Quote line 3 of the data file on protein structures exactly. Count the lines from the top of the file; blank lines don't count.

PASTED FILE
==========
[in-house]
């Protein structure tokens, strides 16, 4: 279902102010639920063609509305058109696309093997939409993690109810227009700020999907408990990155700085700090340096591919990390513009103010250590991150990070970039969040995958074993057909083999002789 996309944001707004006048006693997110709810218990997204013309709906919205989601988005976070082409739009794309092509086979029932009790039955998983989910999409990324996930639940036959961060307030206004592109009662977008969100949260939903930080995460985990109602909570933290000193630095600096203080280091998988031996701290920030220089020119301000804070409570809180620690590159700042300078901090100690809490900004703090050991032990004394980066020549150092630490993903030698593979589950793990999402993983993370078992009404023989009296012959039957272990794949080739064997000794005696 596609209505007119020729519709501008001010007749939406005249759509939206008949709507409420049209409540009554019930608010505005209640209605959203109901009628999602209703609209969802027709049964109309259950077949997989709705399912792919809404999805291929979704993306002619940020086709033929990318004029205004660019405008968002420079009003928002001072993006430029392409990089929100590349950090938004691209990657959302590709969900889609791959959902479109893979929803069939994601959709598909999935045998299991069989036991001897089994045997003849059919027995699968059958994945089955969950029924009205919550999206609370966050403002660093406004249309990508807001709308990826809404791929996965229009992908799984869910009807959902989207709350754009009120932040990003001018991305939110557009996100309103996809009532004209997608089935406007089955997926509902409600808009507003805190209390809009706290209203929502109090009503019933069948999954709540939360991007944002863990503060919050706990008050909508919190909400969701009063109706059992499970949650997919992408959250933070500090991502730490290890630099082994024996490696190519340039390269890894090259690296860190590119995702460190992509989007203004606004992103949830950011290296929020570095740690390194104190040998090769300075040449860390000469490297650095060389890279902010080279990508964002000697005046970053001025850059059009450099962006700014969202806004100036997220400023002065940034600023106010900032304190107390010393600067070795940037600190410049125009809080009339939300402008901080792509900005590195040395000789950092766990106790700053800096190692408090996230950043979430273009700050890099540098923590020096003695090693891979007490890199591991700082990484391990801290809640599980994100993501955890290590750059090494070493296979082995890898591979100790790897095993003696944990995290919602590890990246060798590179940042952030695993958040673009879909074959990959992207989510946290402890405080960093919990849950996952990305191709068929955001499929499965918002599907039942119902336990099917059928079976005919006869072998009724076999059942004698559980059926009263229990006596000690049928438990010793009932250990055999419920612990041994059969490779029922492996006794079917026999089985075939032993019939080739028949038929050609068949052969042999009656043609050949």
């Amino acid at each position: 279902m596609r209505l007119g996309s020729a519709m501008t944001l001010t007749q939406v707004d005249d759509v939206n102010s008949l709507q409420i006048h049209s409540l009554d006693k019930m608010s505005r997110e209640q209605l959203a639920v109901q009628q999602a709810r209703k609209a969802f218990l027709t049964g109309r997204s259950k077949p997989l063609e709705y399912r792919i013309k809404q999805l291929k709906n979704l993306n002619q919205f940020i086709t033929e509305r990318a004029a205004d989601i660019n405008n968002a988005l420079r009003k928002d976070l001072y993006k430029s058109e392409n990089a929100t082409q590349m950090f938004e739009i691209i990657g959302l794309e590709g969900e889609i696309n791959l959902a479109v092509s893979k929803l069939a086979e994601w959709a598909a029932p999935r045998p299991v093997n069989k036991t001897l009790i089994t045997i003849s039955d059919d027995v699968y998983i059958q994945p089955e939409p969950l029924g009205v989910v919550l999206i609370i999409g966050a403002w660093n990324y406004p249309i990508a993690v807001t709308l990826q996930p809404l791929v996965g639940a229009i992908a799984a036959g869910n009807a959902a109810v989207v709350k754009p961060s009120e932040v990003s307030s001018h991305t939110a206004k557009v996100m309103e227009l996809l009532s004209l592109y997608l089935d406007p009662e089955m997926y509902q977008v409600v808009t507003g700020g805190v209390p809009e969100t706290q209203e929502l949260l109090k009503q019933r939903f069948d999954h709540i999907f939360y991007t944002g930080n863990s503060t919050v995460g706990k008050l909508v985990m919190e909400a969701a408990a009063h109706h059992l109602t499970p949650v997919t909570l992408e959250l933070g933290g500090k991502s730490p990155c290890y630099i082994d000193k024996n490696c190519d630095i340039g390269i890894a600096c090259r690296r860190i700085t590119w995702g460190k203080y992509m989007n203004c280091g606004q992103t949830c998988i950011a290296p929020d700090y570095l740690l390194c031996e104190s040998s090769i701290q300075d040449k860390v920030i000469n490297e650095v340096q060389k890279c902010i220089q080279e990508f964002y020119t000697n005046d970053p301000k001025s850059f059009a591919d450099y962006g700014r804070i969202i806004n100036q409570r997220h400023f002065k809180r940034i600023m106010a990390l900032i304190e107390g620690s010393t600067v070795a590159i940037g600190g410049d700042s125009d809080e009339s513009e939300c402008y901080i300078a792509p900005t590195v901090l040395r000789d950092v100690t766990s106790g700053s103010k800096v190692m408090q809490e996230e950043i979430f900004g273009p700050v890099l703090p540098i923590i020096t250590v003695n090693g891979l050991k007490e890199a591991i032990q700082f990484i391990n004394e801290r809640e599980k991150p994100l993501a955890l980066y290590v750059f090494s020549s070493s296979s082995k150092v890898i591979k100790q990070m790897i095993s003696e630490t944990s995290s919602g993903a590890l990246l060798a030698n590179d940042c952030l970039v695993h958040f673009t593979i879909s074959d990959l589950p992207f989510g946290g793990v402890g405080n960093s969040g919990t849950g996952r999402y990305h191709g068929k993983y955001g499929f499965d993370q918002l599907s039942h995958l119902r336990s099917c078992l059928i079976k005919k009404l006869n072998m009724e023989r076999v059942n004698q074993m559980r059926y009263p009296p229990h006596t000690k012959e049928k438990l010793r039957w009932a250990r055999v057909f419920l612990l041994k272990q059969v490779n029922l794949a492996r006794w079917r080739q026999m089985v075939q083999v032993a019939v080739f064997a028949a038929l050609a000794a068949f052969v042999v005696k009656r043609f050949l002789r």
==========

């Amino acid at each position: 279902m596609r209505l007119g996309s020729a519709m501008t944001l001010t007749q939406v707004d005249d759509v939206n102010s008949l709507q409420i006048h049209s409540l009554d006693k019930m608010s505005r997110e209640q209605l959203a639920v109901q009628q999602a709810r209703k609209a969802f218990l027709t049964g109309r997204s259950k077949p997989l063609e709705y399912r792919i013309k809404q999805l291929k709906n979704l993306n002619q919205f940020i086709t033929e509305r990318a004029a205004d989601i660019n405008n968002a988005l420079r009003k928002d976070l001072y993006k430029s058109e392409n990089a929100t082409q590349m950090f938004e739009i691209i990657g959302l794309e590709g969900e889609i696309n791959l959902a479109v092509s893979k929803l069939a086979e994601w959709a598909a029932p999935r045998p299991v093997n069989k036991t001897l009790i089994t045997i003849s039955d059919d027995v699968y998983i059958q994945p089955e939409p969950l029924g009205v989910v919550l999206i609370i999409g966050a403002w660093n990324y406004p249309i990508a993690v807001t709308l990826q996930p809404l791929v996965g639940a229009i992908a799984a036959g869910n009807a959902a109810v989207v709350k754009p961060s009120e932040v990003s307030s001018h991305t939110a206004k557009v996100m309103e227009l996809l009532s004209l592109y997608l089935d406007p009662e089955m997926y509902q977008v409600v808009t507003g700020g805190v209390p809009e969100t706290q209203e929502l949260l109090k009503q019933r939903f069948d999954h709540i999907f939360y991007t944002g930080n863990s503060t919050v995460g706990k008050l909508v985990m919190e909400a969701a408990a009063h109706h059992l109602t499970p949650v997919t909570l992408e959250l933070g933290g500090k991502s730490p990155c290890y630099i082994d000193k024996n490696c190519d630095i340039g390269i890894a600096c090259r690296r860190i700085t590119w995702g460190k203080y992509m989007n203004c280091g606004q992103t949830c998988i950011a290296p929020d700090y570095l740690l390194c031996e104190s040998s090769i701290q300075d040449k860390v920030i000469n490297e650095v340096q060389k890279c902010i220089q080279e990508f964002y020119t000697n005046d970053p301000k001025s850059f059009a591919d450099y962006g700014r804070i969202i806004n100036q409570r997220h400023f002065k809180r940034i600023m106010a990390l900032i304190e107390g620690s010393t600067v070795a590159i940037g600190g410049d700042s125009d809080e009339s513009e939300c402008y901080i300078a792509p900005t590195v901090l040395r000789d950092v100690t766990s106790g700053s103010k800096v190692m408090q809490e996230e950043i979430f900004g273009p700050v890099l703090p540098i923590i020096t250590v003695n090693g891979l050991k007490e890199a591991i032990q700082f990484i391990n004394e801290r809640e599980k991150p994100l993501a955890l980066y290590v750059f090494s020549s070493s296979s082995k150092v890898i591979k100790q990070m790897i095993s003696e630490t944990s995290s919602g993903a590890l990246l060798a030698n590179d940042c952030l970039v695993h958040f673009t593979i879909s074959d990959l589950p992207f989510g946290g793990v402890g405080n960093s969040g919990t849950g996952r999402y990305h191709g068929k993983y955001g499929f499965d993370q918002l599907s039942h995958l119902r336990s099917c078992l059928i079976k005919k009404l006869n072998m009724e023989r076999v059942n004698q074993m559980r059926y009263p009296p229990h006596t000690k012959e049928k438990l010793r039957w009932a250990r055999v057909f419920l612990l041994k272990q059969v490779n029922l794949a492996r006794w079917r080739q026999m089985v075939q083999v032993a019939v080739f064997a028949a038929l050609a000794a068949f052969v042999v005696k009656r043609f050949l002789r």